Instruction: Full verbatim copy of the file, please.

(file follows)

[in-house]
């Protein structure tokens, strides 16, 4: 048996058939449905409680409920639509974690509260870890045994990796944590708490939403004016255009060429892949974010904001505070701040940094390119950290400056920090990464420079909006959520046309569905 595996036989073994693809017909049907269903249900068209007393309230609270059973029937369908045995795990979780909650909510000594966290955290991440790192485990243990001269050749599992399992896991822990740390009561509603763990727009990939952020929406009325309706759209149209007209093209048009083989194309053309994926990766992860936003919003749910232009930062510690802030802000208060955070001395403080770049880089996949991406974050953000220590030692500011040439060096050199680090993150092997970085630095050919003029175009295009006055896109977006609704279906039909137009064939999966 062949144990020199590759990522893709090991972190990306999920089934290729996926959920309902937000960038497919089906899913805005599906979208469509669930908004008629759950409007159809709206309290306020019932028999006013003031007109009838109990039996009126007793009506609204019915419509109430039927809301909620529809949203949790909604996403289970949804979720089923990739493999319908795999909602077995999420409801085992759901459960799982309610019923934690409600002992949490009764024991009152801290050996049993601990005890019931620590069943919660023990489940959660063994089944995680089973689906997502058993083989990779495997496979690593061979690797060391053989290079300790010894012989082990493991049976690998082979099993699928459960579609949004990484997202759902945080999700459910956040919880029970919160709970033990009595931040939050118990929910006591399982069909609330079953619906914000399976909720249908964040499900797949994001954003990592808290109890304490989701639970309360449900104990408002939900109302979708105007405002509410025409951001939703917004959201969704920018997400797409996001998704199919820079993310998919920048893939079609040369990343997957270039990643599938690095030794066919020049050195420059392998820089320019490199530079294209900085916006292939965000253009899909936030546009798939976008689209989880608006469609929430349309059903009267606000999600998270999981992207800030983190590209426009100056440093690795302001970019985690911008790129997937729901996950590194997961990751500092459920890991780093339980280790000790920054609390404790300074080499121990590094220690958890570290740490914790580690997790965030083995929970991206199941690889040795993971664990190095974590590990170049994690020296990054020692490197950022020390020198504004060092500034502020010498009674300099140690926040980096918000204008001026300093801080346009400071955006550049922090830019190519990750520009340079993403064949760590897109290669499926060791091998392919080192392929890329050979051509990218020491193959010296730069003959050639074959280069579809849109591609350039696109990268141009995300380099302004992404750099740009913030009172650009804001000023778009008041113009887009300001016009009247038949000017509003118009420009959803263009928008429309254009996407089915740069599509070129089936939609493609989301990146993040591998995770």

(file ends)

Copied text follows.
[in-house]
């Protein structure tokens, strides 16, 4: 048996058939449905409680409920639509974690509260870890045994990796944590708490939403004016255009060429892949974010904001505070701040940094390119950290400056920090990464420079909006959520046309569905 595996036989073994693809017909049907269903249900068209007393309230609270059973029937369908045995795990979780909650909510000594966290955290991440790192485990243990001269050749599992399992896991822990740390009561509603763990727009990939952020929406009325309706759209149209007209093209048009083989194309053309994926990766992860936003919003749910232009930062510690802030802000208060955070001395403080770049880089996949991406974050953000220590030692500011040439060096050199680090993150092997970085630095050919003029175009295009006055896109977006609704279906039909137009064939999966 062949144990020199590759990522893709090991972190990306999920089934290729996926959920309902937000960038497919089906899913805005599906979208469509669930908004008629759950409007159809709206309290306020019932028999006013003031007109009838109990039996009126007793009506609204019915419509109430039927809301909620529809949203949790909604996403289970949804979720089923990739493999319908795999909602077995999420409801085992759901459960799982309610019923934690409600002992949490009764024991009152801290050996049993601990005890019931620590069943919660023990489940959660063994089944995680089973689906997502058993083989990779495997496979690593061979690797060391053989290079300790010894012989082990493991049976690998082979099993699928459960579609949004990484997202759902945080999700459910956040919880029970919160709970033990009595931040939050118990929910006591399982069909609330079953619906914000399976909720249908964040499900797949994001954003990592808290109890304490989701639970309360449900104990408002939900109302979708105007405002509410025409951001939703917004959201969704920018997400797409996001998704199919820079993310998919920048893939079609040369990343997957270039990643599938690095030794066919020049050195420059392998820089320019490199530079294209900085916006292939965000253009899909936030546009798939976008689209989880608006469609929430349309059903009267606000999600998270999981992207800030983190590209426009100056440093690795302001970019985690911008790129997937729901996950590194997961990751500092459920890991780093339980280790000790920054609390404790300074080499121990590094220690958890570290740490914790580690997790965030083995929970991206199941690889040795993971664990190095974590590990170049994690020296990054020692490197950022020390020198504004060092500034502020010498009674300099140690926040980096918000204008001026300093801080346009400071955006550049922090830019190519990750520009340079993403064949760590897109290669499926060791091998392919080192392929890329050979051509990218020491193959010296730069003959050639074959280069579809849109591609350039696109990268141009995300380099302004992404750099740009913030009172650009804001000023778009008041113009887009300001016009009247038949000017509003118009420009959803263009928008429309254009996407089915740069599509070129089936939609493609989301990146993040591998995770």